Most lawyers will tell you that if they have one or two good arguments, they don’t throw in all their bad ones, but if they don’t have any good arguments, they’ll make every bad argument they can.
By that standard, the Republicans trying to stop Trump would make pretty terrible lawyers.
They have great attack lines.
But to voters, finding those attack lines is like finding needles in a haystack, because the anti-Trumpers attack EVERYTHING.
They take his obviously hyperbolic statements literally. Newsflash: He doesn’t intend to shoot someone on 5th Avenue, and if you make believe he does, you don’t hurt him. You lose credibility.
This morning, on MSNBC, I saw a classic example of this. Trump claimed that Cruz was behind the widespread distribution of a GQ picture of Melania from years ago. Katie Tur, reporting on the campaign, explained the Republican attack line against Trump for this. The picture had been distributed by the Super PAC supporting Cruz, you see, and, of course, campaign finance rules prohibit coordination by Cruz with this Super PAC.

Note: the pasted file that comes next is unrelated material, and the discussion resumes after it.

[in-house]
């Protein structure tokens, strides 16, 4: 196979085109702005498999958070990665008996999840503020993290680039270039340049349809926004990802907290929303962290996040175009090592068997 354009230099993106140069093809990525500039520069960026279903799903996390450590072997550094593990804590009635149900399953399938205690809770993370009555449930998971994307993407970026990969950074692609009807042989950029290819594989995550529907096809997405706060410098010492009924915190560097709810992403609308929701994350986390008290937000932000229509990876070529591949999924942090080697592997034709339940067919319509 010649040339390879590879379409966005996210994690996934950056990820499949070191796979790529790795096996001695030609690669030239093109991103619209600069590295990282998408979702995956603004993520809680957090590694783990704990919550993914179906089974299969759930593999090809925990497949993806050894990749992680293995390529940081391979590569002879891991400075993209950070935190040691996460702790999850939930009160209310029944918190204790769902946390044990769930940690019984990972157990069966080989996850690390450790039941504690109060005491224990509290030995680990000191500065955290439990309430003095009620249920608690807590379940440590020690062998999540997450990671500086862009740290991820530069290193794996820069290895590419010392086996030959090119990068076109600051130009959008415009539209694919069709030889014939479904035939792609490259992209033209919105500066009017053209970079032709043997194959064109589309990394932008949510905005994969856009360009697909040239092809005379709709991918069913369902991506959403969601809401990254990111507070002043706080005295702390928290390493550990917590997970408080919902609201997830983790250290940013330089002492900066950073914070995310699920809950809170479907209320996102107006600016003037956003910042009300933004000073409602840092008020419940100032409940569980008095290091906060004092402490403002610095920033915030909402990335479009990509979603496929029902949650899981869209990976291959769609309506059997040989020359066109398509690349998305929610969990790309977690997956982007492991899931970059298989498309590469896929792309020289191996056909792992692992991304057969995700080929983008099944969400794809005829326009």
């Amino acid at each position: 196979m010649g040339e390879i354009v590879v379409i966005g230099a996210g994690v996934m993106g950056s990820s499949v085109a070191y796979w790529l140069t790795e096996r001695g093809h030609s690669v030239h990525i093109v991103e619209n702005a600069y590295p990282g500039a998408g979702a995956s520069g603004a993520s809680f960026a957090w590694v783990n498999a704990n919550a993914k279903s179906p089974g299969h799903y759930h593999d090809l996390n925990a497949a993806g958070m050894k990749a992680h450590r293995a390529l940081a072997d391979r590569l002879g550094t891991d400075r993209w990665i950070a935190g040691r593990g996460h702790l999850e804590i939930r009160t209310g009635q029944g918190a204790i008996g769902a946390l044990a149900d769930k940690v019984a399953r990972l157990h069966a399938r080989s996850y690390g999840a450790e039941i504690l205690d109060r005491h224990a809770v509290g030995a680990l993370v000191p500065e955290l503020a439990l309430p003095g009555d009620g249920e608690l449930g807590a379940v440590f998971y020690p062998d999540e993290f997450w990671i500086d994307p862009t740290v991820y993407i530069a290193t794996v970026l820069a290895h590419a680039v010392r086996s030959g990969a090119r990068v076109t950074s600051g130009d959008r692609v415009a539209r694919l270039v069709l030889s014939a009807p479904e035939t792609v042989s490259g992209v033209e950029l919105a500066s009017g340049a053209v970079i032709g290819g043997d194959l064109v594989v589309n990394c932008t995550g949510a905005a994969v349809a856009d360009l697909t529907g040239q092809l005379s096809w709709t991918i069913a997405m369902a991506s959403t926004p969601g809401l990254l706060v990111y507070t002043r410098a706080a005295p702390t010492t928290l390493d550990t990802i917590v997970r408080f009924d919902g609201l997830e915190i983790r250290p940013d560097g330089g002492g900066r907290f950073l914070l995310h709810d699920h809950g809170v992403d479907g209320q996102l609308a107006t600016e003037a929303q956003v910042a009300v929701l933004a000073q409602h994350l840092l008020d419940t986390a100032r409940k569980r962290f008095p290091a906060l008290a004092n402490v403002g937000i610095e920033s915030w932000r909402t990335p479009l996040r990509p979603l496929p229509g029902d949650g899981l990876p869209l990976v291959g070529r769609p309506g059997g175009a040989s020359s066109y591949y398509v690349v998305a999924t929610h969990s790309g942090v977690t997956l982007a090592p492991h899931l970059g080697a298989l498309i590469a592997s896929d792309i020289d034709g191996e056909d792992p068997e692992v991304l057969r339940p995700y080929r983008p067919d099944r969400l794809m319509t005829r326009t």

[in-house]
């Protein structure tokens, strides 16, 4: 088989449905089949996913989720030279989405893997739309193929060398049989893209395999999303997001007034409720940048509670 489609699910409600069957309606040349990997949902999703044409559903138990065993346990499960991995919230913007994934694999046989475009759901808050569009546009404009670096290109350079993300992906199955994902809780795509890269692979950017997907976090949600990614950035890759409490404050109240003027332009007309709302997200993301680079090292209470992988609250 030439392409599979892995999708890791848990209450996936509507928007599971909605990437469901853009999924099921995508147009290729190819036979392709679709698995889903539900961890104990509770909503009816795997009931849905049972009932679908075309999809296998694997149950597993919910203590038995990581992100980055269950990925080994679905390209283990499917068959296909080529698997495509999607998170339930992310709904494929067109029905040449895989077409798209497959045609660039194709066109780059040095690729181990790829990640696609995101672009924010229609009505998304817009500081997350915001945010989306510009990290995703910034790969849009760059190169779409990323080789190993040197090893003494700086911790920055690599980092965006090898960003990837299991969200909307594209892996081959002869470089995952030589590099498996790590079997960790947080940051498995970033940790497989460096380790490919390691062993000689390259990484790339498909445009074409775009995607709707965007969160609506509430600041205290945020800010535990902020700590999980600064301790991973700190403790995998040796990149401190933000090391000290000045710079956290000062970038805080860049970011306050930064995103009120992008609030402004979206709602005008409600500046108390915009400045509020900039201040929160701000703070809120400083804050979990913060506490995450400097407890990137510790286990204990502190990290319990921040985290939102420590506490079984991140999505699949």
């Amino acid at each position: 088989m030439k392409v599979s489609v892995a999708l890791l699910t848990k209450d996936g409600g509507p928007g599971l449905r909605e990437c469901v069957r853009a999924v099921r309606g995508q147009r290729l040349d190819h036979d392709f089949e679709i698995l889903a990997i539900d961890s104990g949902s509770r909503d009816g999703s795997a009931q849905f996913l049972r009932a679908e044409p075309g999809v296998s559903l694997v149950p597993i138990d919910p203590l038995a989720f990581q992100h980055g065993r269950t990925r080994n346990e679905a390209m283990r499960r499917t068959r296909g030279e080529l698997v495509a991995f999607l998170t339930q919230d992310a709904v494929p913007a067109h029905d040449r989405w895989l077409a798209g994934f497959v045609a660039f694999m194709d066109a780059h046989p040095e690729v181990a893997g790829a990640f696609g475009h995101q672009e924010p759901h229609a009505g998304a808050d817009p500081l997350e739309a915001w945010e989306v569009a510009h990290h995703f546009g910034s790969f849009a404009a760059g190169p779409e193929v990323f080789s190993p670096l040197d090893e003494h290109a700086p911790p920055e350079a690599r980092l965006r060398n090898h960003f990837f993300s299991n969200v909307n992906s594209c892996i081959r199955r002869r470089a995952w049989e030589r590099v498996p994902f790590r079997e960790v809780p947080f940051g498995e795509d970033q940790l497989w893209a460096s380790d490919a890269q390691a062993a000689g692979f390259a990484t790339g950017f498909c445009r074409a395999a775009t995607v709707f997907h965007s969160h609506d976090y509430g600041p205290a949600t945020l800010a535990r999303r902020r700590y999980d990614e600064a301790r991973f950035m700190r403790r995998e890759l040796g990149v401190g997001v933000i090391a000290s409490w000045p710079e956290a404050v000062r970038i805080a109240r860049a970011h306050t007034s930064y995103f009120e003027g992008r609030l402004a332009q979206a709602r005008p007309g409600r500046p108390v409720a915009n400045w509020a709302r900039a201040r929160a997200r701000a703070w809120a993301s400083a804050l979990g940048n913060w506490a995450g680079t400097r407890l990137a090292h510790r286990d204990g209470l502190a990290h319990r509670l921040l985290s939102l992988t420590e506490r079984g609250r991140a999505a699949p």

So, Trump was just making things up.
Who really believes candidates don’t communicate illegally with their Super PACs.
And with respect to those cynical types who find the attack line logic naive at best, how will it impact their reception of the other attack lines? Will it increase their cynicism? Is a school bus yellow?
Why, when it would be so easy to use attack lines where they don’t sound idiotic, is the anti-Trump crowd so bent on using the kitchen sink approach? Every time they’re wrong, every time their logic is specious, they detract from their overall credibility.
This is not rocket science.
Trump is not going down. His opponents just aren’t skilled enough.